Sabil-Kuttab of Katkhuda

Sabil-Kuttab of Katkhuda is one of the most important monuments in the old part of Islamic Cairo, Egypt. This building is an example of Ottoman and Mamluk architecture mixed with Islamic architecture. It was built in 1744 by a pioneer Egyptian architect, Katkhuda of Egypt who was one of the most intelligent architects of his time. Some architects describe it as "The treasure of Ottoman architecture".


Titles

  • Arabic: سبيل وكتاب عبدالرحمن كتخدا‎

  • French: Sabil d'Abd al-Rahman Katkhuda

  • Sabil and Drinking-Trough of 'Abd al Rahman Katkhuda

  • Sabil-Kuttab of 'Abd ar-Rahman Katkhuda

  • Sabil-Kuttab of Abd al-Rahman Kethuda.

Introduction

Sabil-Kuttab of Katkhuda is an important monument in Cairo, Egypt. The architect, Katkhuda, produced it with every small detail.


Sabils and Kuttabs were almost everywhere in old Islamic Cairo during Mamluk and Ottoman times. Sabils are facilities providing free, fresh water for thirsty people who are passing by. While Kuttabs are primitive kinds of elementary schools that teach children to read and write.


The architecture of this time was so delicate that even simple facilities like Sabils were designed to be pieces of art. The builder 'Abd al Rahman Katkhuda' provide; in his buildings pieces of art that even now gives witness to the creativity and greatness of the era.


Location

Al-Muizz Lideenillah Street, Cairo, Egypt.


Description

The Sabil-Kuttab was built to achieve the maximum available visibility in Al-Muizz Lideenillah street. This was achieved through building it with three freely standing sides.


The building consists of two main parts. The southern part is two stories high and contains the Sabil and the Kuttab from which it derives its name. The northern part is not registered and is being used now as living apartments.


The Sabil-Kuttab was built using the Mamluk style which continued to overwhelm all the styles of such buildings even after the Ottoman conquest in 1553.


The building is open on three sides and consists of grey and white stones inlaid with marble reliefs. There are also, tiles with embedded pillars at its corners.


The entrance of the Sabil has artistic writings which are verses from the Quran about "Ahl Al-Kahf". This is commonly seen in the Katkhuda's buildings.


The Kuttab is located on the second floor and is composed of five marbled columns holding the beautiful painted roof. The windows are wooden and have beautiful artistic design. This type of window is called "Mashrabeyya" which is characteristic of almost all Islamic Cairo's buildings. The door and the cupboards are wooden and are carved and painted.


The structure sits on a triangular site formed by the splitting of Al-Muizz Lideenillah Street into two branches. It serves as a visual focus for the termination of this major spine, especially to those approaching it from the monuments of the Qalawunids in the Bayn al-Qasrayn area.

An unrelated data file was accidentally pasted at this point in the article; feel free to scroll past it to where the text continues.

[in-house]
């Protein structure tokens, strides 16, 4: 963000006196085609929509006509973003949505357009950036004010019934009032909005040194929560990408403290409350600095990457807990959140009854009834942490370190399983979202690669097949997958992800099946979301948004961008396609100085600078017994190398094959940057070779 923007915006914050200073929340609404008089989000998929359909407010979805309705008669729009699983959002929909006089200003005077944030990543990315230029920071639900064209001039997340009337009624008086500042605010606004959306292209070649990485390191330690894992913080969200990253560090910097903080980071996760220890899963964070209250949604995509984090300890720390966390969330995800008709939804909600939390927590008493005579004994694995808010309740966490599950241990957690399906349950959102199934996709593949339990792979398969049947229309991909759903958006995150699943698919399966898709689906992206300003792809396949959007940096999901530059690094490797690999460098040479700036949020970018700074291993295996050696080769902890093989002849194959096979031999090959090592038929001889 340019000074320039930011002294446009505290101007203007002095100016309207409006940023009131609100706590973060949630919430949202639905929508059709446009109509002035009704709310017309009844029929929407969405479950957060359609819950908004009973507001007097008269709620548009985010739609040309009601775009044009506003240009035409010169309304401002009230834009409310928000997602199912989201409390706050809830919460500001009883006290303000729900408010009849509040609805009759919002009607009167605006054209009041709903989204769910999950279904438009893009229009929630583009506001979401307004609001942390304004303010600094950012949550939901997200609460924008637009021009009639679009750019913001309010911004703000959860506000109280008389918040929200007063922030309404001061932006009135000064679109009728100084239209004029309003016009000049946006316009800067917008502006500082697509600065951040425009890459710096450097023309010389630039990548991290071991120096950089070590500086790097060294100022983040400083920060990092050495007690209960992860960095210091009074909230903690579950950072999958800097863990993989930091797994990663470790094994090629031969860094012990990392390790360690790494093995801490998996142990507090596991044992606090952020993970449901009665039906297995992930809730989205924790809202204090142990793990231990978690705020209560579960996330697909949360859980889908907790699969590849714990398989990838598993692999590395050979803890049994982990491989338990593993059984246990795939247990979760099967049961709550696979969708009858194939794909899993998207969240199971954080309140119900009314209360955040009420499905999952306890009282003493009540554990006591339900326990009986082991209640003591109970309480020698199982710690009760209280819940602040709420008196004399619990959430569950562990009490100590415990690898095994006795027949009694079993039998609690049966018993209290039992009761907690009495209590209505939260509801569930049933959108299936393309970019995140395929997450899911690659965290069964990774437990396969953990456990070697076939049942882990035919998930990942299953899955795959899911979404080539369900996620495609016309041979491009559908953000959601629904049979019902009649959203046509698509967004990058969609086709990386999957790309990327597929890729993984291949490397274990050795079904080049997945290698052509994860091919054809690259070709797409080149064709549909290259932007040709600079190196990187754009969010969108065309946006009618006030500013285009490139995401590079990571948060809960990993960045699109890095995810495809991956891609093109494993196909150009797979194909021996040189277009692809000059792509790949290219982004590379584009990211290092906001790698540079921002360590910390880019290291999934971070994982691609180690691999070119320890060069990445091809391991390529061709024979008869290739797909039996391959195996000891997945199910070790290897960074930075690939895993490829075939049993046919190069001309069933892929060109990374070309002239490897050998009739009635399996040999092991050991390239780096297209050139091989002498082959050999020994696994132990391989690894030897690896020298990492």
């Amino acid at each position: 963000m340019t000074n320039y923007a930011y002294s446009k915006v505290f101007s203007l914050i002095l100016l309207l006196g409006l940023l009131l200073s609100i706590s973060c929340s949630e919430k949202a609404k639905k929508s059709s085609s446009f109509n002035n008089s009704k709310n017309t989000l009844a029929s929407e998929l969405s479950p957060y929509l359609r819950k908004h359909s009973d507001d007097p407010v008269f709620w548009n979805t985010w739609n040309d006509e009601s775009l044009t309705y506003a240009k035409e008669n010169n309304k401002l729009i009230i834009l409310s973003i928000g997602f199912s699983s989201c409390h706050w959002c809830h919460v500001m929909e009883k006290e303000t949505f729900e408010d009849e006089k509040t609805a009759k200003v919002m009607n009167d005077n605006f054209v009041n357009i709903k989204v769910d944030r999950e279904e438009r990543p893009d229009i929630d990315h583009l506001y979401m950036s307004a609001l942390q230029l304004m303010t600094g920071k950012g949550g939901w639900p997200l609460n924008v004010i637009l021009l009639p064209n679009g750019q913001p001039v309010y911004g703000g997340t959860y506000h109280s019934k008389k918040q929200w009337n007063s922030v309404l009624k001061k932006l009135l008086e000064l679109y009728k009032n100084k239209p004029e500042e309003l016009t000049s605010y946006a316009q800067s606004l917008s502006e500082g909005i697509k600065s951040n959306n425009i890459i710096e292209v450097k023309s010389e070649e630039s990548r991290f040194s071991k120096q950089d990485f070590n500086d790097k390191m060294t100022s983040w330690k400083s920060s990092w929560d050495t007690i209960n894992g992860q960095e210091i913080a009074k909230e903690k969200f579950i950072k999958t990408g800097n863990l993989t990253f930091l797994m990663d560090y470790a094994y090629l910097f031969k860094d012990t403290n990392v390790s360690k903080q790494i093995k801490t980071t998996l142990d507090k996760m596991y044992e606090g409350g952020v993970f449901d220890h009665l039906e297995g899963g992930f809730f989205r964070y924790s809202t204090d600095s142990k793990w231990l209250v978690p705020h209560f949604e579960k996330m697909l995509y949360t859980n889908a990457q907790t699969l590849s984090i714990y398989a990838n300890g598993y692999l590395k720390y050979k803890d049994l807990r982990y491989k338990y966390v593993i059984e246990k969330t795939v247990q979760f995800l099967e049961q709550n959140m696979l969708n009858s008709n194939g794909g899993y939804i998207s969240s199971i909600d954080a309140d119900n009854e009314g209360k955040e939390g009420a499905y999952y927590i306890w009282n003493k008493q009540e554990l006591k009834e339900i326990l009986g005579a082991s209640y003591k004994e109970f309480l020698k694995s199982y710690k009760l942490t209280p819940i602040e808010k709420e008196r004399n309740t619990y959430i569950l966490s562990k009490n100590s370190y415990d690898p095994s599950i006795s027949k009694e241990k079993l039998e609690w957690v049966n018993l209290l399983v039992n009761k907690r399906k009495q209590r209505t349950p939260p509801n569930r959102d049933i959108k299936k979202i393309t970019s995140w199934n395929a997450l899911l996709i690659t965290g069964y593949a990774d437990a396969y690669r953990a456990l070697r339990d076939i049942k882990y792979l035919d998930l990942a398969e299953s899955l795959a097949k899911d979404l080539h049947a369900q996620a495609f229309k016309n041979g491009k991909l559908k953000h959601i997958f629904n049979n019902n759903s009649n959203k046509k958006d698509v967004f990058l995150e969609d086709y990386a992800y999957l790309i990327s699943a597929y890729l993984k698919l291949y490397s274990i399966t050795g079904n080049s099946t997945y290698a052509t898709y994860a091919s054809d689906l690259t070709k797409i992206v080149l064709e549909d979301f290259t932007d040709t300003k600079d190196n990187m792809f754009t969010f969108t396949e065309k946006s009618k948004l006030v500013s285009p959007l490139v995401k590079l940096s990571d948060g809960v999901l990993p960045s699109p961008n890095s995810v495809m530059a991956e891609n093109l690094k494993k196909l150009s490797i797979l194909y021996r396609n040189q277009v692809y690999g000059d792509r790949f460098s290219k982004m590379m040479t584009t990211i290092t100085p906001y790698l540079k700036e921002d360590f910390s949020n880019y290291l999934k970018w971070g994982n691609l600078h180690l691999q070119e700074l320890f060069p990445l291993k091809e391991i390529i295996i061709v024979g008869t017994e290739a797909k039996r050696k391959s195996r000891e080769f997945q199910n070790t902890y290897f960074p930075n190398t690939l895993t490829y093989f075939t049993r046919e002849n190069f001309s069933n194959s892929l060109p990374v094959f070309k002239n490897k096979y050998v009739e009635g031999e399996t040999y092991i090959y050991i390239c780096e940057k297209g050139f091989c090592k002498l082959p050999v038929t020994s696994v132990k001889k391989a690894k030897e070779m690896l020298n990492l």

The three sides of the building (northern, southern and western) are symmetrical, accurately identical, and all equal in length. Each contains all the interface to hold half the circular based on two columns of marble. In the middle of the half-circular structure is a big opening that contains the cups for people to drink. The opening is covered by a uniquely designed copper mesh with holes allowing the passage of the cups in between the holes.


The entrance of the Sabil leads to a small corridor with three doors. The first door, on the right leads to the water storing tank; the second door, on the left leads to a room with openings from which the people can drink (the Sabil); the third door, opposite to the entrance, leads to the stairs of the Kuttab. The horizontal dimensions of the Sabil room are 4.0 x 3.5 meters.


The kuttab room is present in the second floor and it has the same dimensions as the Sabil room with three windows each called mashrabeyya.


Architecture

  • Mamluk architecture: Egyptian architecture which has produced many wonders of the Islamic architecture.

  • Ottoman architecture: Big domes, columns and very elegant design.

About the builder

Arabic: عبدالرحمن كتخدا‎- Abd al Rahman Katkhuda


The Sabil-Kuttab of 'Abd al Rahman Katkhuda of 1744 was named for its patron, a Mamluk Amir (prince) and leader of the Egyptian Janissaries. He died in 1776. He did much work in Cairo including developments to Al Azhar university and mosque.He also rebuilt the dome of the Qala'un Mosque after an earthquake in Egypt.


Terminology

  • Sabil:Arabic: سبيل‎

An Arabic word for the place or the building which offers free fresh drinking water to passers-by or whoever asks for it.


  • Kuttab:Arabic: كتاب‎

Is a place which provides elementary education for children. It was very common in old Islamic Egypt. Kuttabs are still available as an activity of some mosques to teach the children the Quran.


Sources

  • 'Abd al-Rahman Katkhuda Sabil-Kuttab
  • Sabil-Kuttab of Katkhuda
  • Sabils of Cairo

Building Activity

  • removed a media
    about 6 years ago via OpenBuildings.com